Abstract

The purpose of this investigation was to determine if gender played a factor in perception during physical exertion, and whether those perceptions were influenced by conditioning level. Sixteen male and sixteen female volunteer subjects, ranging in age from 21 to 35, constituted the sample for this study. The Bruce protocol for a Symptom­-Limited Graded Exercise test was the instrument utilized to evaluate heart rate during the maximal physical exercise program. A ventilatory analyzer measured each subject's maximal oxygen consumption. Borg's Rated Perceived Exertion Scale was employed for subjective evaluation of an individual's perception of effort. The t-test compared mean scores of RPE during test 1 and test 2, and was utilized to determine significant difference. Analysis of variance and Scheffe post hoc tests were used to determine if there were differences between males and females, or between the conditioned and non­conditioned subjects. The Pearson product-moment was employed to determine correlation between heart rate and RPE values. It was hypothesized that there would be a significant RPE difference at the alpha value .05, between males and females, and between conditioning levels of those subjects.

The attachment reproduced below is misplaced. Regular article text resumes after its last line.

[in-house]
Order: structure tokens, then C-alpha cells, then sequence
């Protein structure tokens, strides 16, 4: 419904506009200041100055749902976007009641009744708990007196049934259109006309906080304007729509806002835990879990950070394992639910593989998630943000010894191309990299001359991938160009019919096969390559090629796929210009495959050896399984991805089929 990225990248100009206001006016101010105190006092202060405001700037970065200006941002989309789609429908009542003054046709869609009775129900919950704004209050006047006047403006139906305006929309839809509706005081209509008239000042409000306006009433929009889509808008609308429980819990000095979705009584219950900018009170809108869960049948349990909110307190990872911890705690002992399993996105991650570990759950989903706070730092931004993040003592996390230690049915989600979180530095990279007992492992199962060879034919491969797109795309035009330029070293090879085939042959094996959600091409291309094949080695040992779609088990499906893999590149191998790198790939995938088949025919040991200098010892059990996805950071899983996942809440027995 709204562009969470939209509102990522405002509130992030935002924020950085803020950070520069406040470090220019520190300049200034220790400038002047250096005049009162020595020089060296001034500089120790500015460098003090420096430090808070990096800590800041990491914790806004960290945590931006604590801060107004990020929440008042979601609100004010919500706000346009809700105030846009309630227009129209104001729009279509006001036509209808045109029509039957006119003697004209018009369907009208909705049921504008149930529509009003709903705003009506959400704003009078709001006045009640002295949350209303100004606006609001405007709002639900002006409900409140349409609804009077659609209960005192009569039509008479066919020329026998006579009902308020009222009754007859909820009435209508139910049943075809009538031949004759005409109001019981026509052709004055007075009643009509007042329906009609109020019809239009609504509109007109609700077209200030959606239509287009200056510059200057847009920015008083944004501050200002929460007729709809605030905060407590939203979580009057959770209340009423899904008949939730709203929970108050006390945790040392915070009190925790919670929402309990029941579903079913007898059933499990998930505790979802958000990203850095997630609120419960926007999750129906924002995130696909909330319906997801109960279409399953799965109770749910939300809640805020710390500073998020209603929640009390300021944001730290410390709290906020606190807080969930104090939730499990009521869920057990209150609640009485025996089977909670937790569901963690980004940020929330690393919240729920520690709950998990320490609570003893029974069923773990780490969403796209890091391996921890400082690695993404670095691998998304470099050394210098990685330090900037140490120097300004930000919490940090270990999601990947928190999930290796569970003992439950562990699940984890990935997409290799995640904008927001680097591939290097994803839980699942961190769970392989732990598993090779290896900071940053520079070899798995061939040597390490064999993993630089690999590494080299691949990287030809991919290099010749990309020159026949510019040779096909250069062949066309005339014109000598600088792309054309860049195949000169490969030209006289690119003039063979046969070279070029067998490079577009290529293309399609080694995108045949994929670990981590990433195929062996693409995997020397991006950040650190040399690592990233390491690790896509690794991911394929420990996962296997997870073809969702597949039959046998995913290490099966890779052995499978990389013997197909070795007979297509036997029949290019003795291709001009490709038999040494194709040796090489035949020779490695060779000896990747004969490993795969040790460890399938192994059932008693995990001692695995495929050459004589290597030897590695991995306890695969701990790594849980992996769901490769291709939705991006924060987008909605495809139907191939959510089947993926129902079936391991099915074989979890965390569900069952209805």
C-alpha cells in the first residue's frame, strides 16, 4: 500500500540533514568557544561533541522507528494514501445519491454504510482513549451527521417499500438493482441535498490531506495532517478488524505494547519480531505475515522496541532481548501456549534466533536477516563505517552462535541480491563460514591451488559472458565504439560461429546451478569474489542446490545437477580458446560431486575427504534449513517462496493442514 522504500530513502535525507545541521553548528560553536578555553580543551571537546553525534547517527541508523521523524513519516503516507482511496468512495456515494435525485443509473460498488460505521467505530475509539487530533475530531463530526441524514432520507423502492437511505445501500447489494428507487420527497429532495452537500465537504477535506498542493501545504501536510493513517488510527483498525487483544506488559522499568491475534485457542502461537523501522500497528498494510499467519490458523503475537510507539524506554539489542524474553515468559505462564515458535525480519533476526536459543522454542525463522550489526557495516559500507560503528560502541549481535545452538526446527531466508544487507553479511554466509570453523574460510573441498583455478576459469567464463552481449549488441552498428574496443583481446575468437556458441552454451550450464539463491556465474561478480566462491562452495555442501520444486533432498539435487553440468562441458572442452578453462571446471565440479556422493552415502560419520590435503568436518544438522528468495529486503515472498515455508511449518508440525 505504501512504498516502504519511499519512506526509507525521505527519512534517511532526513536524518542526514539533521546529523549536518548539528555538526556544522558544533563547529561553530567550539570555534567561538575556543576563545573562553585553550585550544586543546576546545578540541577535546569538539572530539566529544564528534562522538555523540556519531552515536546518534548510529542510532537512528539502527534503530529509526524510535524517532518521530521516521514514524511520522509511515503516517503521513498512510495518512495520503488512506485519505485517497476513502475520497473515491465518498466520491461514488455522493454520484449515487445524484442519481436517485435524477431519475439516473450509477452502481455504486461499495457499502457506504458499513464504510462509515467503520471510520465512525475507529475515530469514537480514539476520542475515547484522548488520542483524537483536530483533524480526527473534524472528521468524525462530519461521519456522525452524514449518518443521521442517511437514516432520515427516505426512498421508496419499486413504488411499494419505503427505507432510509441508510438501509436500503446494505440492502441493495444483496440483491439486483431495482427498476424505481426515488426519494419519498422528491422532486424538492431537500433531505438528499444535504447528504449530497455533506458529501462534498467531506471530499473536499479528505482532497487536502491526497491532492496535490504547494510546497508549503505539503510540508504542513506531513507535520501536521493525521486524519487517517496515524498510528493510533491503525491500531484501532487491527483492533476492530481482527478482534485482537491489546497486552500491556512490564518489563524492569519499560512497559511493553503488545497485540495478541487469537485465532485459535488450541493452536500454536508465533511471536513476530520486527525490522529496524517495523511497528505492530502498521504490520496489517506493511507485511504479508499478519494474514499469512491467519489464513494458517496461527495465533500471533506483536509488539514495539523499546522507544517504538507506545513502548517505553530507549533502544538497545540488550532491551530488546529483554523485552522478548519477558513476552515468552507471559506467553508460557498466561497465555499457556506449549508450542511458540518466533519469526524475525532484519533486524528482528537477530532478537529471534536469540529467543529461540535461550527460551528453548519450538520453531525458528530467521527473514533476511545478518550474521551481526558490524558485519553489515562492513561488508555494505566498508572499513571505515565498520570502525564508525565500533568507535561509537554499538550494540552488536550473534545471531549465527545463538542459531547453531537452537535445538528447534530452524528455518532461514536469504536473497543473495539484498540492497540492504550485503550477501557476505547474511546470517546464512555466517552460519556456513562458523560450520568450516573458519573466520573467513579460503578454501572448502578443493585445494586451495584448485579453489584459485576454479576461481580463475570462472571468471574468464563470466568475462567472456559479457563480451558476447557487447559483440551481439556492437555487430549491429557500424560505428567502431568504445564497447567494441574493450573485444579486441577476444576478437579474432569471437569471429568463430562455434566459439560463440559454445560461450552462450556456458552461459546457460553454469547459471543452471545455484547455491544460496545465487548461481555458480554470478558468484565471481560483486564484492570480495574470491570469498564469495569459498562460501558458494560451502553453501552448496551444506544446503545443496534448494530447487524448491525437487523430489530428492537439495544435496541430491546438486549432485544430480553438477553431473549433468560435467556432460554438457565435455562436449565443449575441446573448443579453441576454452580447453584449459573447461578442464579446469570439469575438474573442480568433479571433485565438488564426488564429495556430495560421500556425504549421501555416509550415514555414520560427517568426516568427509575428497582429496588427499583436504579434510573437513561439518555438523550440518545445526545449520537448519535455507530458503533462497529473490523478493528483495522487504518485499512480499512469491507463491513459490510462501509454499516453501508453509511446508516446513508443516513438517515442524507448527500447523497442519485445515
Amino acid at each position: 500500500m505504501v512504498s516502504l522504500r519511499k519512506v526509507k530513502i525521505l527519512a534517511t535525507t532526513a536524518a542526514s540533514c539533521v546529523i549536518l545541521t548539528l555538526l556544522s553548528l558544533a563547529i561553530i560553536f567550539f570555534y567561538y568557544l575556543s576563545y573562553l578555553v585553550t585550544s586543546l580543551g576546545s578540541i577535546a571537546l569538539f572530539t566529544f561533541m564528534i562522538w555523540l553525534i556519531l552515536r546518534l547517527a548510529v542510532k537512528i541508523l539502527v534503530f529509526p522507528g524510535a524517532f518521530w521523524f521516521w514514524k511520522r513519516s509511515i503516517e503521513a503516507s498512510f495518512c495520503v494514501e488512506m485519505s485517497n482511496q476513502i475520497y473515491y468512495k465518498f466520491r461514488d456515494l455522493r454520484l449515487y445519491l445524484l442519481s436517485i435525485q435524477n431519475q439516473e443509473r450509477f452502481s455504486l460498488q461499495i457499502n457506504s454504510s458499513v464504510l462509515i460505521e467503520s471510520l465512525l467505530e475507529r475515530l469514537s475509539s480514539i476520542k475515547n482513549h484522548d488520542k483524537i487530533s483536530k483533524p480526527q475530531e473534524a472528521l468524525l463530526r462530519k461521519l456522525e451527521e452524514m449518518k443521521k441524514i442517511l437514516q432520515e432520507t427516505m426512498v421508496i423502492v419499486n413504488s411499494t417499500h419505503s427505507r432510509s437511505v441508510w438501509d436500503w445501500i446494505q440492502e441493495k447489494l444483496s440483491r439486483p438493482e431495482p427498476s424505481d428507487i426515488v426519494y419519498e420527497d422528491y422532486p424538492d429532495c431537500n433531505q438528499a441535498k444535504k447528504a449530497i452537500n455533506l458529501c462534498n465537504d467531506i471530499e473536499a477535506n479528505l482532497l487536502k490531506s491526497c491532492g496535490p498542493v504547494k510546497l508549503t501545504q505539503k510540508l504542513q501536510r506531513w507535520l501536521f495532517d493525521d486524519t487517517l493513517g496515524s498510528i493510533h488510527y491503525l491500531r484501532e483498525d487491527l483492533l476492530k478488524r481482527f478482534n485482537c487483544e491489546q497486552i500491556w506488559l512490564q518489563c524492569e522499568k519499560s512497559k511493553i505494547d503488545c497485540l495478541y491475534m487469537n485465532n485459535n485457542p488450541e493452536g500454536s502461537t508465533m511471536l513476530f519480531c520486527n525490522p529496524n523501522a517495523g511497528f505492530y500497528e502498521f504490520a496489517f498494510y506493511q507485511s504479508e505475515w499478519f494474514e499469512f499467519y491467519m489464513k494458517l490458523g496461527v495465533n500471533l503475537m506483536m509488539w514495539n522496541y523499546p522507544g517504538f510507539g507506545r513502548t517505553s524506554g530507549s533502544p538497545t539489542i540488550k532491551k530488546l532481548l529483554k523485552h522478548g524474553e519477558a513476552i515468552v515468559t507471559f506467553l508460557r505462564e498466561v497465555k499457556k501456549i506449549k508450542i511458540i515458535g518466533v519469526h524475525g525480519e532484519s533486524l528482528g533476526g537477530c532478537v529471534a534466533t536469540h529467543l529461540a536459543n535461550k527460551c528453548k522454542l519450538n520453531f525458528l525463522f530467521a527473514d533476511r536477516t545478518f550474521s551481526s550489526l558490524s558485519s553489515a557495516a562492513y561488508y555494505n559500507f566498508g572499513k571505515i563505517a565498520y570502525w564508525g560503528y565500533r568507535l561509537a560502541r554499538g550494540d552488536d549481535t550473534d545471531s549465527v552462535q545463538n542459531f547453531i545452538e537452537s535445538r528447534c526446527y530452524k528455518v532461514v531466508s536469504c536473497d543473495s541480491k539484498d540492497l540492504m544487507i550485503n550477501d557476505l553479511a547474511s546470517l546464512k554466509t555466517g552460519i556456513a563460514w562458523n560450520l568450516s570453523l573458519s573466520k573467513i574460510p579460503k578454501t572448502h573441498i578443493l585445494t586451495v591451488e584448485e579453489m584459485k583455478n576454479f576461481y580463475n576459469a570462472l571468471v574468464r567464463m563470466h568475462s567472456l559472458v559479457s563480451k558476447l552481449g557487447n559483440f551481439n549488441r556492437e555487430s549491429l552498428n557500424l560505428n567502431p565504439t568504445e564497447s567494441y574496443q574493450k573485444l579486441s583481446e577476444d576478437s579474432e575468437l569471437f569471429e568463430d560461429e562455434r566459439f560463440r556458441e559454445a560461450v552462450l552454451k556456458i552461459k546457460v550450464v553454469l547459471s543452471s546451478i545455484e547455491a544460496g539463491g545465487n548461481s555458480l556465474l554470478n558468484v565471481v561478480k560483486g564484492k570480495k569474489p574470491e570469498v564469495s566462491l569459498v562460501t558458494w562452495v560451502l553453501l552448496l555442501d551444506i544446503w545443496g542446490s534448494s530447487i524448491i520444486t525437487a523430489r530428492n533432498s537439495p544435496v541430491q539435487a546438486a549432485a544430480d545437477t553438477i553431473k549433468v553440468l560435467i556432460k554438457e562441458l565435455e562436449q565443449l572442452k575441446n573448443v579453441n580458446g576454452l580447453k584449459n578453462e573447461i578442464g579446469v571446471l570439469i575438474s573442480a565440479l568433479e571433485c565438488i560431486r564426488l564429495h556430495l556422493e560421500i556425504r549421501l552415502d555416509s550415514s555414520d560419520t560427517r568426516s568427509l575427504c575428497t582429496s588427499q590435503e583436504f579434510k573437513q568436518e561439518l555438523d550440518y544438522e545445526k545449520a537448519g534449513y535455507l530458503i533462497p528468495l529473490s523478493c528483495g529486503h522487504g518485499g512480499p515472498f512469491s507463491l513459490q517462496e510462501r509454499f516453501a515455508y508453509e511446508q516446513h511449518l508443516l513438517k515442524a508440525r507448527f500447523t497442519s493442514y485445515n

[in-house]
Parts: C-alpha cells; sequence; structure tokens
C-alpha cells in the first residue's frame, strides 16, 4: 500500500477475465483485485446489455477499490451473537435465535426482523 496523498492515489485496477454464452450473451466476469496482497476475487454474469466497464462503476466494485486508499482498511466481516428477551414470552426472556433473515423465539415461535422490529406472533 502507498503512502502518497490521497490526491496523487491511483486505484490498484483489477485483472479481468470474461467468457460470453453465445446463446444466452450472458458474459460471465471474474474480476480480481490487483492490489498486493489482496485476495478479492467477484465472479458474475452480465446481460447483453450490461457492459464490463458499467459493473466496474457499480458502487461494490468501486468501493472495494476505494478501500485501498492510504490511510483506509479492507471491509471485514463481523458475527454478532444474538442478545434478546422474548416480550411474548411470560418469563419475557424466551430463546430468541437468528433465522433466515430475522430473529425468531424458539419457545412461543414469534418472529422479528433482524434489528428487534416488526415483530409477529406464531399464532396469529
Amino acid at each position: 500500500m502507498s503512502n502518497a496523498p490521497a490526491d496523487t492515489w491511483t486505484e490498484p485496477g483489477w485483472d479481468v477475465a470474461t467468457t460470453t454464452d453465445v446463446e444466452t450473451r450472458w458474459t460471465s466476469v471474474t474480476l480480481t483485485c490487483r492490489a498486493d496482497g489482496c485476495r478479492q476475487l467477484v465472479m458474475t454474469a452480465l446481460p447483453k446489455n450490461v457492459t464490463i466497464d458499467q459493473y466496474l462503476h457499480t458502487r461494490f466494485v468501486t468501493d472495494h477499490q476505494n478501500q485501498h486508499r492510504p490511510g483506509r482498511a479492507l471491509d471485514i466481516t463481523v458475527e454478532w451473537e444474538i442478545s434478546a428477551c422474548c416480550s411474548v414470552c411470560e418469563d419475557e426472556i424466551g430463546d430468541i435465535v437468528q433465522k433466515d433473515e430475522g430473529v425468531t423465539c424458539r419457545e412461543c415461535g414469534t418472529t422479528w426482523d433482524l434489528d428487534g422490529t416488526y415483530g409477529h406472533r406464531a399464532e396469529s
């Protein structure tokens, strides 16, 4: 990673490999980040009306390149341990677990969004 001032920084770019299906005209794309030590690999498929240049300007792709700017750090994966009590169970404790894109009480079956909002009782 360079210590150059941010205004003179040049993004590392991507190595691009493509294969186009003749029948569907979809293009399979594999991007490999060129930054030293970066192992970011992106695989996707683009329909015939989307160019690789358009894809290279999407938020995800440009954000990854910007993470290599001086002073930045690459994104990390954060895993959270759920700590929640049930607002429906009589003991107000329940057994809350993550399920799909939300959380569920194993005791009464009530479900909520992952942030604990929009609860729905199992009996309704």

Advisor

Ken Ecker

Committee Member

Mary Visser

Committee Member

Ned Williams

Date of Degree

1996

Language

english

Document Type

Thesis

Degree

Master of Science (MS)

Degree Program/Certificate

Exercise Physiology

Department

Human Performance

College

Allied Health and Nursing

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Rights Statement

In Copyright